Cabinet reshuffle planned for June or July, says Varadkar
Eoghan Murphy and Simon Harris may be among Ministers to be reassigned portfolios
Taoiseach Leo Varadkar: promised his supporters in the parliamentary party who expected promotion he would carry out bigger changes in next reshuffle. Photograph: Tom Honan/PA
Taoiseach Leo Varadkar has said he intends to carry out his first major Cabinet reshuffle in June or July this year, coinciding with the second anniversary of his election as Fine Gael leader.
Mr Varadkar left most of his predecessor Enda Kenny’s ministers in situ after becoming Taoiseach in 2016 but promised his supporters in the parliamentary party who expected promotion, that he would carry out greater changes in the next reshuffle.
In an interview with the media over Christmas, he confirmed that it would take place after the local and European elections.
“It was done on the last occasion by Enda Kenny as taoiseach [in 2014]. I’d be minded to do the same. There’ll be a chance to reshuffle the team then, perhaps in June or July. That would give them a chance over the summer to read into new briefs if they get them.”
Housing and health
There have been two minor reshuffles in the past 18 months, necessitated by the resignations of former tánaiste Frances Fitzgerald and former minister for communications Denis Naughten.
Mr Varadkar refused to talk about individuals, saying it would not be fair. But the general view is that his closest supporter in Cabinet, Eoghan Murphy, will expect to be moved from the difficult portfolio of housing, while a move might also be on the cards for Minister for Health Simon Harris.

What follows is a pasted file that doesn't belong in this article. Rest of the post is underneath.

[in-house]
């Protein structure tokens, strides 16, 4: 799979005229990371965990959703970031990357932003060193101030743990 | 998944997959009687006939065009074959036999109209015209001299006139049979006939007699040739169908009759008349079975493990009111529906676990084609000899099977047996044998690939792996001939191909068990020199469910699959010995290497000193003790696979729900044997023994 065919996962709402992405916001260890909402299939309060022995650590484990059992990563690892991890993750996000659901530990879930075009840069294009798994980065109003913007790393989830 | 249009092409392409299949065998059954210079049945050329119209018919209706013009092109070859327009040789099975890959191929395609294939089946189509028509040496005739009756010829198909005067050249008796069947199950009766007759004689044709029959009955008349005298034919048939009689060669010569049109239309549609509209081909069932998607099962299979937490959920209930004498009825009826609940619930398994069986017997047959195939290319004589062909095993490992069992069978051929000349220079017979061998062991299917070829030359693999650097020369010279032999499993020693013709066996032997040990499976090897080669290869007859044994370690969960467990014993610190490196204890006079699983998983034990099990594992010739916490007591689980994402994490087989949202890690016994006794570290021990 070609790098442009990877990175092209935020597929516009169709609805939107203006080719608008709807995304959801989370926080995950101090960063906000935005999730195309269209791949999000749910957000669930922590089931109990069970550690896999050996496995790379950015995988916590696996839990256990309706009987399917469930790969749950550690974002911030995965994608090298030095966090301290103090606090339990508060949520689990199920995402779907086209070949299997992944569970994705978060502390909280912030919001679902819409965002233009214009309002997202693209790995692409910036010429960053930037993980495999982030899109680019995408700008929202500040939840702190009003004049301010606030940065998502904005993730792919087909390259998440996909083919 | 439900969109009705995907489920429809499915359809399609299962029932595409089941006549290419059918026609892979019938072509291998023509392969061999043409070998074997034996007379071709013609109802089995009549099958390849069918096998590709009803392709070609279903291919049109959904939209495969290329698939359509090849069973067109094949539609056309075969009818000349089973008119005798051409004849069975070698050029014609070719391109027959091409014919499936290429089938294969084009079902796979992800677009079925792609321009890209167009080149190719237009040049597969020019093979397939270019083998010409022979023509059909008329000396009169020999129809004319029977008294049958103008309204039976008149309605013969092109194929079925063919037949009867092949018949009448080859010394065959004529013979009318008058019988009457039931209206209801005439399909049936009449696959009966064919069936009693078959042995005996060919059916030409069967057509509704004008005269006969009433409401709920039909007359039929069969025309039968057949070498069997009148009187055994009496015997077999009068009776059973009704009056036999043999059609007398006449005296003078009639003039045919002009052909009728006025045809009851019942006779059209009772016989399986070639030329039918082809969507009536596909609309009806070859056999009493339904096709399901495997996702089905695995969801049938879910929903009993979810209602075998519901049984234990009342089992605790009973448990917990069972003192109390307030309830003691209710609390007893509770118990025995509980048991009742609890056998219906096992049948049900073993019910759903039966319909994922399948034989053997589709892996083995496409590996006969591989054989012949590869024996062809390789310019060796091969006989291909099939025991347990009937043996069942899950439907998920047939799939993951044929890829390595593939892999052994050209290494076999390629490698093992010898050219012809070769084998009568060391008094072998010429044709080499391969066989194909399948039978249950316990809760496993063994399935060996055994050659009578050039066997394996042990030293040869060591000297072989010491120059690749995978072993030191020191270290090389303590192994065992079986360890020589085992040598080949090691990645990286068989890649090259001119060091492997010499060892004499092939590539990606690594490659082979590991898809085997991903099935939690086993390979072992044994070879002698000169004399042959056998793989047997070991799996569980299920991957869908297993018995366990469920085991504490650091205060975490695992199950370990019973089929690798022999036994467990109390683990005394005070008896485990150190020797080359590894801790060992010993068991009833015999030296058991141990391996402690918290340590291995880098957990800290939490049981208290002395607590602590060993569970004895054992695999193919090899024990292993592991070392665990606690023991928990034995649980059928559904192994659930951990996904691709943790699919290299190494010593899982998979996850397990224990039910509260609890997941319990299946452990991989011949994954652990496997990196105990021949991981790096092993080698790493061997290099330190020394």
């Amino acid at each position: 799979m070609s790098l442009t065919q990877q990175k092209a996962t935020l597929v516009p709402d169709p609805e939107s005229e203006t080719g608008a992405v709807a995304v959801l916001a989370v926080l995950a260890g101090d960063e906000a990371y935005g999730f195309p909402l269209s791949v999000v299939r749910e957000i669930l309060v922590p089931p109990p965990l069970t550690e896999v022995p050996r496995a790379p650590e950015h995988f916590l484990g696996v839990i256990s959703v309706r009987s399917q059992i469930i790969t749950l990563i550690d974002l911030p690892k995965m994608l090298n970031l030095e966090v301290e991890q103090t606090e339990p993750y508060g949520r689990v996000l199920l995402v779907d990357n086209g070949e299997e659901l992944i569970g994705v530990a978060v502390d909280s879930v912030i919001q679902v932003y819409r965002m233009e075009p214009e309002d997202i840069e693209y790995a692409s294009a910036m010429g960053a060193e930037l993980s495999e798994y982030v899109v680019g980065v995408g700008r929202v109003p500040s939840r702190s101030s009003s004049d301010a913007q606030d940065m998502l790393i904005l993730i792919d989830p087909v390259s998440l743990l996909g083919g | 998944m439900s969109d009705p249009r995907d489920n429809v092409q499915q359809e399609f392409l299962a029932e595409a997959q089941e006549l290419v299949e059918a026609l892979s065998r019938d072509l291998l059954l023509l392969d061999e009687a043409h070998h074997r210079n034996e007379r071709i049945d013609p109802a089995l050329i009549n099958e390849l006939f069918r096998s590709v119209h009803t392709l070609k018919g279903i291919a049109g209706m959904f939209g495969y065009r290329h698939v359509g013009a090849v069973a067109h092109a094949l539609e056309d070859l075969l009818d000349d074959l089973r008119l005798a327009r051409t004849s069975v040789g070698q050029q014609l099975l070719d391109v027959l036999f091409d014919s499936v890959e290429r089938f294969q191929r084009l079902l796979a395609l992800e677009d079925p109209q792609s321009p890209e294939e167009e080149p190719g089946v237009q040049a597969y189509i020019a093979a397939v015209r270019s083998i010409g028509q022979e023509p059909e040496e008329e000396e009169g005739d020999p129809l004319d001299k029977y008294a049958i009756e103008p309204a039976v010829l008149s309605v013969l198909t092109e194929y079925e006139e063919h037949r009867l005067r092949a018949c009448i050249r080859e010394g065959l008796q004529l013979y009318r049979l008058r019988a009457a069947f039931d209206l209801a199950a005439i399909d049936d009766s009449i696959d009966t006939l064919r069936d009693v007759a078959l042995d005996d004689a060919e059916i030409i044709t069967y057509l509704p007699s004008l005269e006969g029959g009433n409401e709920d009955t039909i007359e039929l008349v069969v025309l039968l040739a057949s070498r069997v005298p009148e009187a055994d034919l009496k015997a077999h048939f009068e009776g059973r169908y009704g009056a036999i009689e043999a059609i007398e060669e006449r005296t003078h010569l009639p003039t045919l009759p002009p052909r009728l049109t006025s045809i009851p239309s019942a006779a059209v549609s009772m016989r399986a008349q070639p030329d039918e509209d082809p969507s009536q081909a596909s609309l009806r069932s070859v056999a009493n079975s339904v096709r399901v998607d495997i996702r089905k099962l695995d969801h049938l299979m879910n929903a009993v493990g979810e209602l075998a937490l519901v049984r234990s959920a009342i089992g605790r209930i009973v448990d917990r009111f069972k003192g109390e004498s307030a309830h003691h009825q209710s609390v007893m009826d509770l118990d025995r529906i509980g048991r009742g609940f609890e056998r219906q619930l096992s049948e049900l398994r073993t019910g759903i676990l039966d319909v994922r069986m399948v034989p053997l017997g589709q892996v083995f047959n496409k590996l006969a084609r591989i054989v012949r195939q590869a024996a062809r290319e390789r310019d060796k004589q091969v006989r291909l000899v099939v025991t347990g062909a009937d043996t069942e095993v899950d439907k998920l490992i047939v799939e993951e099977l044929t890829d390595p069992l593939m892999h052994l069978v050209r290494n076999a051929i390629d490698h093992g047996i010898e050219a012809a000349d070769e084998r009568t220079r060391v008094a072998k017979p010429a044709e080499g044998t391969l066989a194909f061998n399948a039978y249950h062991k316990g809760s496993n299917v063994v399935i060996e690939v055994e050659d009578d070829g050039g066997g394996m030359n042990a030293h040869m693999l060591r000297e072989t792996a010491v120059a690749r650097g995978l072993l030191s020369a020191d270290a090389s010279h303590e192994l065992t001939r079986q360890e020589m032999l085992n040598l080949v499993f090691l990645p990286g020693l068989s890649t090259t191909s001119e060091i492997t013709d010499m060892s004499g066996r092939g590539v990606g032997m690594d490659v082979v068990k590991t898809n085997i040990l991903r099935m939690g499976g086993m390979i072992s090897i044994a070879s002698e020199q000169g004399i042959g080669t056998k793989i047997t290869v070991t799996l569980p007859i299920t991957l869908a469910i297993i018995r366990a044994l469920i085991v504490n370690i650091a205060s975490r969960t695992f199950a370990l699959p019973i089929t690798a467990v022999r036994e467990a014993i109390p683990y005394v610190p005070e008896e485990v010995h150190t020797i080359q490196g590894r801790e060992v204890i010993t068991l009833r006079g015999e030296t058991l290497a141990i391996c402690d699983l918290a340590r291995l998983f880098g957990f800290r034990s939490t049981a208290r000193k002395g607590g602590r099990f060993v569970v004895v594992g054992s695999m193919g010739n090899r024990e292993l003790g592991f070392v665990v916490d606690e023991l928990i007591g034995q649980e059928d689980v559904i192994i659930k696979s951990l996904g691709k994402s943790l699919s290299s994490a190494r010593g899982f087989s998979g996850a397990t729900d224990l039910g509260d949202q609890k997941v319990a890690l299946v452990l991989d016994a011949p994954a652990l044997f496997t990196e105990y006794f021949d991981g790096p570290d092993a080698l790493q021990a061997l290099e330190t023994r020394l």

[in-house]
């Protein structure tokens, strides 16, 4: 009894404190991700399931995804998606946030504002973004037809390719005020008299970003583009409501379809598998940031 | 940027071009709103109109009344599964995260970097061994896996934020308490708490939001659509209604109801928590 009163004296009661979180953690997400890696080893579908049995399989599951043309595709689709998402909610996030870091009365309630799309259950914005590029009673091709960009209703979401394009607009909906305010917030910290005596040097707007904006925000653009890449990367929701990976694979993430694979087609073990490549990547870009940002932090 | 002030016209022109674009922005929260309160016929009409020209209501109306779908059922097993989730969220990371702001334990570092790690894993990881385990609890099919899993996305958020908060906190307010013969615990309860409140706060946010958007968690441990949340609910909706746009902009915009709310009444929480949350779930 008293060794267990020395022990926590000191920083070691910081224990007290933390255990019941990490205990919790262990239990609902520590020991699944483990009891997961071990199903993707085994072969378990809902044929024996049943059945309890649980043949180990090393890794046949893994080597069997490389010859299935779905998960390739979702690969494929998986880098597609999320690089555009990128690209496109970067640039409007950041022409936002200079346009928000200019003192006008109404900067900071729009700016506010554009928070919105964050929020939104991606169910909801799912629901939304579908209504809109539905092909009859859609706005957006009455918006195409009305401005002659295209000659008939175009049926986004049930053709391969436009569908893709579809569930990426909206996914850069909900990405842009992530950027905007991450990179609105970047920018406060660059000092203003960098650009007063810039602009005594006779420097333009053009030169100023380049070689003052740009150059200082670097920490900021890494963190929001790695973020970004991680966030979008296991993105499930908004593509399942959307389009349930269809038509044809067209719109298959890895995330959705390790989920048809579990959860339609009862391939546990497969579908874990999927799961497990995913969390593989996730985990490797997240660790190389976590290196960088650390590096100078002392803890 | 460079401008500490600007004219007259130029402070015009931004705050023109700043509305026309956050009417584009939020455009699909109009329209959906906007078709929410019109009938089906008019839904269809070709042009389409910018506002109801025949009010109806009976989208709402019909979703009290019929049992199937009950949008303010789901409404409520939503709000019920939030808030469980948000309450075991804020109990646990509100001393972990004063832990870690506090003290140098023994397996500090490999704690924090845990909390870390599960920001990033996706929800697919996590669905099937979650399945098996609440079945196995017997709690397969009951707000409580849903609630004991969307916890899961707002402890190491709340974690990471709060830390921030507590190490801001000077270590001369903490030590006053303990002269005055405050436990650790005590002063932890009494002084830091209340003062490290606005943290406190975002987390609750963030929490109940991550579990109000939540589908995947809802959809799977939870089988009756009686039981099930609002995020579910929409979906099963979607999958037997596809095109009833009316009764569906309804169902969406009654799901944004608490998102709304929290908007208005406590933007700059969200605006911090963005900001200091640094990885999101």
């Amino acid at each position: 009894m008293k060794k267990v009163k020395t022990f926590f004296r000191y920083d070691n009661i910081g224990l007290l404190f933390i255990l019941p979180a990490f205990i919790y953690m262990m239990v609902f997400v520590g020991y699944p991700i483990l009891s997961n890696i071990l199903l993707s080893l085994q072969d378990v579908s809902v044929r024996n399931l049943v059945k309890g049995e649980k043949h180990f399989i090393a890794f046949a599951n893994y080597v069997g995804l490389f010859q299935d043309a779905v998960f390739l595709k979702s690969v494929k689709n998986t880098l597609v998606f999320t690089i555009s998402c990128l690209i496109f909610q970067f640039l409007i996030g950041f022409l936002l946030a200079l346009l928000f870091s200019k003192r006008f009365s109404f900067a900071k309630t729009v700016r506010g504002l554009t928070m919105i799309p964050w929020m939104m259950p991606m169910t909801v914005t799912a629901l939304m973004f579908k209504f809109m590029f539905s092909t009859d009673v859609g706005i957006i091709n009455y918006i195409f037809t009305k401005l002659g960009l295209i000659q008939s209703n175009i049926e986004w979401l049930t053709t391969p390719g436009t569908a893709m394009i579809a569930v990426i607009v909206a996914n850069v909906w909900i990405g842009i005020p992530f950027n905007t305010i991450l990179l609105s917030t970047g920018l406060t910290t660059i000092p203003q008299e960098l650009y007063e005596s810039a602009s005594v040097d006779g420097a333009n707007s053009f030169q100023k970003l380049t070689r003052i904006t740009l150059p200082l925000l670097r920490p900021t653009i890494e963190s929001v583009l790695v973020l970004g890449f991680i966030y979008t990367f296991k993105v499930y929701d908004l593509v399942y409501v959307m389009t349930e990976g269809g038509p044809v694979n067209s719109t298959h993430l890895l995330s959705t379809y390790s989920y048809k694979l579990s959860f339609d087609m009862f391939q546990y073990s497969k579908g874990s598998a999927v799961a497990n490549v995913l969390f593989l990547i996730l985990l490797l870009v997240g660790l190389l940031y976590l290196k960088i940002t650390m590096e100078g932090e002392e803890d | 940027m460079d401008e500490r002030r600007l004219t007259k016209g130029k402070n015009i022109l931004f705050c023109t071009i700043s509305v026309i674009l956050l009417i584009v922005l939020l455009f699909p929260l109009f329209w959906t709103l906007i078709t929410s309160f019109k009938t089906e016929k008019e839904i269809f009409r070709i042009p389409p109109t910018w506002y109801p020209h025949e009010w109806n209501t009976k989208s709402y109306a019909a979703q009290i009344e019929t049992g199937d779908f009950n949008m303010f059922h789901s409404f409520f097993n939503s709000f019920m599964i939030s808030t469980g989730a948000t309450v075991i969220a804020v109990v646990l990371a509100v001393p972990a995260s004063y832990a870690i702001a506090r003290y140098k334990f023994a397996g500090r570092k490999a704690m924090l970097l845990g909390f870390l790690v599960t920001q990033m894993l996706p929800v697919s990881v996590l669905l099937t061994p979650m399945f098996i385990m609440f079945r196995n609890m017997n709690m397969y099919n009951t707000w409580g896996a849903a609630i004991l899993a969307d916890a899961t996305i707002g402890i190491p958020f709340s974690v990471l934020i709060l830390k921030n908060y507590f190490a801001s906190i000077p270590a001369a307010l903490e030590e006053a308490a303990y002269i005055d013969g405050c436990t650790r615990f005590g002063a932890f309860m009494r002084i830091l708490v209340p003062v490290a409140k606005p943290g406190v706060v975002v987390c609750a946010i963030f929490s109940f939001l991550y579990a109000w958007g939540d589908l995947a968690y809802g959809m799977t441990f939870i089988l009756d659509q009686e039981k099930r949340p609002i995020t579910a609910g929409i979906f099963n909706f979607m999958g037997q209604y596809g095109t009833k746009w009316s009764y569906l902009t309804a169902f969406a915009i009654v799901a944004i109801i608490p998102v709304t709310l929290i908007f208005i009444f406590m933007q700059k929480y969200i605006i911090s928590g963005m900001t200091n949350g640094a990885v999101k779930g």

In a separate interview, Tánaiste Simon Coveney said he was happy to stay in his current role in foreign affairs.
“To be honest, I’m not focused on reshuffles. I would trust the Taoiseach’s judgment,” he said.
Turning to the local elections, Mr Varadkar said he wanted Fine Gael to become the major party of local government, a status it lost to Fianna Fáil in the 2014 elections.
“We’d like to regain that position [and] become the main party of local government, holding on to all of our existing seats in the European Parliament – we have four – and maybe challenging for a fifth one.”
Asked did he plan to have any referendums, he said the immediate priority was plebiscites for directly elected executive mayors in Cork, Galway and Limerick.
He said there were also plans to then have referendums on divorce and also on extending the right to vote in presidential elections to Irish citizens living outside of the State.
If there is early cross-party agreement on the referendum on women’s place in the home, he said that issue would take priority.
“We are determined to go ahead with the referendum to extend the right to vote to Irish citizens outside of Ireland in presidential elections. It means that when we elect the next president in seven years’ time, the presidency will be a president for the whole Irish nation, for all Irish citizens, living within the State but also those who live in Northern Ireland and those who live in other parts of the world,” he said.
Mr Coveney also said he was fully committed to this change.